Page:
05 April 2009

Thank You Ted and Steve

There were a couple of interesting developments this past week which bear on the subject of this endeavor.

First, Tony Davis had posted an editorial at SimpleTalk about the Big Deal that had been made about multi-core cpu's, which has subsequently faded; the Big Deal, that is. He went on to observe that for the majority of application developers, and I infer that he means database connected developers since SimpleTalk is a SQLServer based site, parallel programming hasn't been and won't be an issue. Well. A few days into the Editorial's posting (comments are encouraged by the award of a prize for the one deemed Best), Ted Neward, one time servlet maven and now in the M$ camp from what I can see, took it upon himself to post a screed on his web/blog site saying, in general, that what Mr. Davis had written was crap. He asserted, still, that multi-core coding was in the future of coders generally, and that things database were not relevant. The usual client coder bilge.

There ensued a minor sortie on his site from posters of SimpleTalk. It seems to have ended in a draw, with no (as of today) further rebuttal from Mr. Neward. Why this scuffle is relevant here is that one of the postings referenced a New York Times article, which went to some lengths in discussing the nature of cpu's and their future. The driving force is the rise of non-PC devices which connect to some manner of centralized datastore, likely from the Web but not of necessity. These devices use much simpler cpu's, notably of ARM architecture, and are being run on linux increasingly.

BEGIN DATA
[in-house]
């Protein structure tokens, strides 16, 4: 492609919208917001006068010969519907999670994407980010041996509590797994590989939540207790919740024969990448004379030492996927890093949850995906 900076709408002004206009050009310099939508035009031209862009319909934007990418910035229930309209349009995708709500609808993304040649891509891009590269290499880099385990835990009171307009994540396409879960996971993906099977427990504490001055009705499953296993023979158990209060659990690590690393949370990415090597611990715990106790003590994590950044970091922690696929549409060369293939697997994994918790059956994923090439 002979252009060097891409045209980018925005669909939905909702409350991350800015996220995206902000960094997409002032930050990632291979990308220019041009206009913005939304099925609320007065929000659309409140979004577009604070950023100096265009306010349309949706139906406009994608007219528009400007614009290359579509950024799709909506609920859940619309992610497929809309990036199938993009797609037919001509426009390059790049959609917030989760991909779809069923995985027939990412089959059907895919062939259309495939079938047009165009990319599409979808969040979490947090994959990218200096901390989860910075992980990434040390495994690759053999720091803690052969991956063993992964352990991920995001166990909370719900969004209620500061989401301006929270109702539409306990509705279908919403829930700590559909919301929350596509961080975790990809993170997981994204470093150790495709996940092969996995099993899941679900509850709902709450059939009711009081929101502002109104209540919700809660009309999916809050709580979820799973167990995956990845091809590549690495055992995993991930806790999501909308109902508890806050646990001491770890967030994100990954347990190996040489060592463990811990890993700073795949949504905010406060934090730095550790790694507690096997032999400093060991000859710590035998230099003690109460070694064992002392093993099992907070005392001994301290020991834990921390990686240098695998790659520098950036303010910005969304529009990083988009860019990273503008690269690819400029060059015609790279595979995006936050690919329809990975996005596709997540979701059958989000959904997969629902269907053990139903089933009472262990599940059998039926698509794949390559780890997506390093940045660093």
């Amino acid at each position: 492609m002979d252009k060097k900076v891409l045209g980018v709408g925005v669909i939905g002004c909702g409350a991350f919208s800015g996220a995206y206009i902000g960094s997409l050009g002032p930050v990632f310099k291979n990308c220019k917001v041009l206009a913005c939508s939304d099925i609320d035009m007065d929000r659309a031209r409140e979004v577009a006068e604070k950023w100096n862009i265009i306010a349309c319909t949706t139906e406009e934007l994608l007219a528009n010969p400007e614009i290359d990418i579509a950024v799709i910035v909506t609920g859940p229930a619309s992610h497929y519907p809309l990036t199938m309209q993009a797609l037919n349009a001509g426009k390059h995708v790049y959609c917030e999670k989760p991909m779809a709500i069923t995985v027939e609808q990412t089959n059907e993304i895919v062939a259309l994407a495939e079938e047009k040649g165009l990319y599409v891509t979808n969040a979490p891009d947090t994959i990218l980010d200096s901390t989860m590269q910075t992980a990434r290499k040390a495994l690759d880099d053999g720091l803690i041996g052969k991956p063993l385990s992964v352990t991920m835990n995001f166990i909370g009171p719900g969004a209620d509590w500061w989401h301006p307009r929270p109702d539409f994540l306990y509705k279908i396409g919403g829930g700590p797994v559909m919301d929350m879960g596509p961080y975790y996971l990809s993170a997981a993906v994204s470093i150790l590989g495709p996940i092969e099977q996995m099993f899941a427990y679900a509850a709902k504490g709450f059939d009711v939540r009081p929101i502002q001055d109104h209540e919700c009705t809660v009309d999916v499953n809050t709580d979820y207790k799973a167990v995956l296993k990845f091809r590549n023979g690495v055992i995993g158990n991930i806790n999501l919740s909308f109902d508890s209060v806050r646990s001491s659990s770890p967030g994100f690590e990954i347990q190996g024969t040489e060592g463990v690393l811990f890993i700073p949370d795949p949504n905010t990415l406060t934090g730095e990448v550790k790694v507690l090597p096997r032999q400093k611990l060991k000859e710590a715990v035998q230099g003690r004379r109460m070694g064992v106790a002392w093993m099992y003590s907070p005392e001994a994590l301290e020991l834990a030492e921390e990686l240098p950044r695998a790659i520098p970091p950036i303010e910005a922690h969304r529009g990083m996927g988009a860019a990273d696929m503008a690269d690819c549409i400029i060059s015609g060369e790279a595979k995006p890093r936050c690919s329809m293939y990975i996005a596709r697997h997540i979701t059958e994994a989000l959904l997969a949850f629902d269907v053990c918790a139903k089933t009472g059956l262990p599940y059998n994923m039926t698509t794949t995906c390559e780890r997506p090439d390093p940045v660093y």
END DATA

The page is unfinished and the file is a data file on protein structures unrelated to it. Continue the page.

The conclusion of Mr. Davis, and most of the comments both at SimpleTalk and Mr. Neward's site, is that we are returning to a world more like the early 1970's, with a centralized computer brain talking to relatively dumb terminal-like devices, than the actively intelligent network envisioned by Mr. McNealy which was just an extension of the client/server architecture that Standford University Network was. While the network might be the computer, it's looking more like Multics every day. Look it up.

The other event of note is also a New York Times article, this time telling the tales of those who struck it rich with iPhone apps. We learn about a handful of winners. We also learn that there are already 25,000 such apps, more every day, and still few winners. On the other hand, it seems to be the venue of choice for those who like to engage in lipsticking. A place for them to go and leave the rest of us alone to do real work. Hopefully, the siren song of (low chance) riches will siphon off many thousands of knuckleheads so that the rest of us can get real work done. Ah bliss.

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